For more information on its use in your environment, see the PowerCLI cmdlet reference on Move-VM.


28 comments have been added so far

  1. Great stuff. 2 questions.

    1.) Moving VMs across vcenters, does the source and destination ESX hosts have to be able to communicate? Or does only vCenters need to be able to communicate over network to move a VM.

    2.) Is it possible to copy/clone a VM to a different vcenter with PowerCLI?


  2. From everything I’m reading this should allow me to move VMs between any vCenter running 6.0 or above, however it errors out for me when I try to move a VM from vCenter 6.5 yo vCenter 6 (Update 2). Is this a bug or intended behavior?

    1. That is not as intended. However there are several reasons that may occur due to some items not being backwards compatible (such as hardware versions, distributed port group versions, etc.).

      I’ll follow up via email to see what the error is.

  3. I got this error message:

    The operation for the entity “VM-Name failed with the following message: “vMotion is not licensed for the Source host

    Both Source and Dest. vCenter are latest 6.0
    Both Source and Dest ESXi Host are 5.5 with E+ license


  4. Great article, i understood each and everything about what you said in this article but Is it possible to copy/clone a VM to a different vcenter with PowerCLI?

  5. How do you keep the same datastore that the VM is on when doing cross vCenter migrations? I have VMs that won’t move in the Web UI due to having multiple VMDKs on multiple datastores due to performance policies like SQL. How do you get around this to keep them on the same shared datastore? I already have moved some hosts to the new VC so each host has the same datastore connections that the ones in the old VC have. I need to get my last 2 hosts moved over to the new VC.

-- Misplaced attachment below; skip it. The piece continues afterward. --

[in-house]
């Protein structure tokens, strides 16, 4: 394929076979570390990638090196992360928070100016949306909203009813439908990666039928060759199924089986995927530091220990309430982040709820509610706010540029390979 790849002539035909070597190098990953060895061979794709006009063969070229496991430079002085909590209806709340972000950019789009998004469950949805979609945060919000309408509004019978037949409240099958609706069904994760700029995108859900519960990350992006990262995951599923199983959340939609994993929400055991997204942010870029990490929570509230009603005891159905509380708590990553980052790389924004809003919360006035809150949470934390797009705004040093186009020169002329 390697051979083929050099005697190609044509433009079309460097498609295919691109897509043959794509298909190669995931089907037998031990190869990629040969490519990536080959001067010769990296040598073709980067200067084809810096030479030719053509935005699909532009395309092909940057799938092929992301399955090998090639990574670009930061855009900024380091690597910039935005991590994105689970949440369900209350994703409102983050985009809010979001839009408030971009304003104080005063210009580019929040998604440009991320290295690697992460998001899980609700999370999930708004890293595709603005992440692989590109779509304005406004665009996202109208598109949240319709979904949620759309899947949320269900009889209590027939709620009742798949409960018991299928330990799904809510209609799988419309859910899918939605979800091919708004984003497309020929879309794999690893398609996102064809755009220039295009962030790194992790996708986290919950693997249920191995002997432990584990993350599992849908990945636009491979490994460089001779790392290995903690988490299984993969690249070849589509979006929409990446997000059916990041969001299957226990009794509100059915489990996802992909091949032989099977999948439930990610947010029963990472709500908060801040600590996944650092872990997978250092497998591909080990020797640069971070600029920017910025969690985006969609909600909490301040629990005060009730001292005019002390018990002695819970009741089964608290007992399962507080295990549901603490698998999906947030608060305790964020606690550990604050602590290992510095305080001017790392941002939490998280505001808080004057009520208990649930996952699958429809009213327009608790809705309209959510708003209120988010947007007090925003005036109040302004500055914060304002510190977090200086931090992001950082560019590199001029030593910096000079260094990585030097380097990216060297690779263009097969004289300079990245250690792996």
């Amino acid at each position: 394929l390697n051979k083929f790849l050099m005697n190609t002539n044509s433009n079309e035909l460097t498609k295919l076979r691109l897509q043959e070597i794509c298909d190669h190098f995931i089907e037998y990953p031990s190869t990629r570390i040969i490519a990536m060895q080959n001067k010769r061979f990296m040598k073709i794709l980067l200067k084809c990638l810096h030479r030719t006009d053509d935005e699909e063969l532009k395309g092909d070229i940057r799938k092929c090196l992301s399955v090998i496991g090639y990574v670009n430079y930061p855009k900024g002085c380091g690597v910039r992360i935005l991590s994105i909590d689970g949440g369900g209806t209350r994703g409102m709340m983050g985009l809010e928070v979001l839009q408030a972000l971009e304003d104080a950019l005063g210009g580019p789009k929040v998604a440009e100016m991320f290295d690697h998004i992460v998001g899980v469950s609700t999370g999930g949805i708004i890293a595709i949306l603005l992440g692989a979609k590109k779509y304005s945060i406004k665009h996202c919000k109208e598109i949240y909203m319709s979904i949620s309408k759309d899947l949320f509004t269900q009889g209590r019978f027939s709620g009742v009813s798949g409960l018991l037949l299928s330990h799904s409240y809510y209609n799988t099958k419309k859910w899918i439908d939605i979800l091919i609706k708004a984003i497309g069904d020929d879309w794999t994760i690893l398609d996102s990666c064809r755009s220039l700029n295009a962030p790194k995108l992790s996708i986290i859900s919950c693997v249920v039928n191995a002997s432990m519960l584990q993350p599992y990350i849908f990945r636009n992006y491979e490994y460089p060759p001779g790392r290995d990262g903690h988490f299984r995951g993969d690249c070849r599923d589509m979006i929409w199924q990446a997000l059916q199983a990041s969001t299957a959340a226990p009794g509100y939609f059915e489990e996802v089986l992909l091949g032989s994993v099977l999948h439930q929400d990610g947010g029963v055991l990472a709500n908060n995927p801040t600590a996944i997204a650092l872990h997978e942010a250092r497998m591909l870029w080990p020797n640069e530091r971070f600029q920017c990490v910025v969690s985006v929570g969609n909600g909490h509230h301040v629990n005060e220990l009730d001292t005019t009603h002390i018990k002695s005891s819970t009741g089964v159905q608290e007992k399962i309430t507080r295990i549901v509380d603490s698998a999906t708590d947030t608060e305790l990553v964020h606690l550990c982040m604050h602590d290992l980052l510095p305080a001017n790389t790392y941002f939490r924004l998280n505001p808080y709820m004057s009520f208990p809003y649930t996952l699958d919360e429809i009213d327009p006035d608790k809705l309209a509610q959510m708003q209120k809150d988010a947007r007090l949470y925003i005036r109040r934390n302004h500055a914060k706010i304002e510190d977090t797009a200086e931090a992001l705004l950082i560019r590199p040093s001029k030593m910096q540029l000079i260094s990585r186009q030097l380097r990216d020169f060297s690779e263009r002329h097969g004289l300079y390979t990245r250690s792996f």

6. I have a question.

    So I am using a variation of this script.

    I am getting this error

    Move-VM : 7/24/2017 3:09:54 PM Move-VM The operation for the entity “testvm” failed with the following message: “Network interface ‘Network adapter 1’ uses
    network ‘DVSwitch: 50 3a a8 89 2a a5 0f 01-2b aa 10 48 7c 56 09 b4’, which is not accessible.”
    At \Untitled3.ps1:27 char:1
    + Move-VM -VM $vm -Destination $destination -NetworkAdapter $networkAdapter -PortG …
    + ~~~~~~~~~~~~~~~~~~~~~~~~~~~~~~~~~~~~~~~~~~~~~~~~~~~~~~~~~~~~~~~~~~~~~~~~~~~~~~~~
    + CategoryInfo : NotSpecified: (:) [Move-VM], CannotAccessNetwork
    + FullyQualifiedErrorId : Client20_TaskServiceImpl_CheckServerSideTaskUpdates_OperationFailed,VMware.VimAutomation.ViCore.Cmdlets.Commands.MoveVM

    The Key for dvswitch is for the destination vcenter.

  7. Hi!
    I have made a Powershell gui to migrate VMs. When I migrate VMs between vCenters on the same layer 2 network it works perfect. But I get this error message when migrating VMs between vCenters (and ESXi hosts) on different routed LANs (and locations). It is probably due to a firewall.

    What ports are required to be opened for it to work?

    The VMware support told me TCP port 8000 is required, but is that really correct?

    I get this error message: